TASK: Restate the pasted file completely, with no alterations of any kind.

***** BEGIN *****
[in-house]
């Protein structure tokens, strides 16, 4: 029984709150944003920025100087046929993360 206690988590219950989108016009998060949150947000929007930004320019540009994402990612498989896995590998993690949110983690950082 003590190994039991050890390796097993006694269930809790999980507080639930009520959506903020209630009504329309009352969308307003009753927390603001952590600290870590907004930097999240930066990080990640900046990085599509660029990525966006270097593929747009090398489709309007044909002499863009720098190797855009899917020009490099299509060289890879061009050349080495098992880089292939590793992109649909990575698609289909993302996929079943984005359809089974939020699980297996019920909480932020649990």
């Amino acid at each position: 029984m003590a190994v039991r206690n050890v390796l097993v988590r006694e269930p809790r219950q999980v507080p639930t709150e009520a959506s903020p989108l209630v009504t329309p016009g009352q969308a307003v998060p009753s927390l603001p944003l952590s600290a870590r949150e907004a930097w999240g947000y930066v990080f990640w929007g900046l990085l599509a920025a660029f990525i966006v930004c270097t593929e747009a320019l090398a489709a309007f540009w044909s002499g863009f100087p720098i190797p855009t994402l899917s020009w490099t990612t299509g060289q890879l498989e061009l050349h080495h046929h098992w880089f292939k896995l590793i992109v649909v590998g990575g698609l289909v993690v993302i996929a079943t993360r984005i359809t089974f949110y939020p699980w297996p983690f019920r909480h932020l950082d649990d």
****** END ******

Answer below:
[in-house]
């Protein structure tokens, strides 16, 4: 029984709150944003920025100087046929993360 206690988590219950989108016009998060949150947000929007930004320019540009994402990612498989896995590998993690949110983690950082 003590190994039991050890390796097993006694269930809790999980507080639930009520959506903020209630009504329309009352969308307003009753927390603001952590600290870590907004930097999240930066990080990640900046990085599509660029990525966006270097593929747009090398489709309007044909002499863009720098190797855009899917020009490099299509060289890879061009050349080495098992880089292939590793992109649909990575698609289909993302996929079943984005359809089974939020699980297996019920909480932020649990």
């Amino acid at each position: 029984m003590a190994v039991r206690n050890v390796l097993v988590r006694e269930p809790r219950q999980v507080p639930t709150e009520a959506s903020p989108l209630v009504t329309p016009g009352q969308a307003v998060p009753s927390l603001p944003l952590s600290a870590r949150e907004a930097w999240g947000y930066v990080f990640w929007g900046l990085l599509a920025a660029f990525i966006v930004c270097t593929e747009a320019l090398a489709a309007f540009w044909s002499g863009f100087p720098i190797p855009t994402l899917s020009w490099t990612t299509g060289q890879l498989e061009l050349h080495h046929h098992w880089f292939k896995l590793i992109v649909v590998g990575g698609l289909v993690v993302i996929a079943t993360r984005i359809t089974f949110y939020p699980w297996p983690f019920r909480h932020l950082d649990d």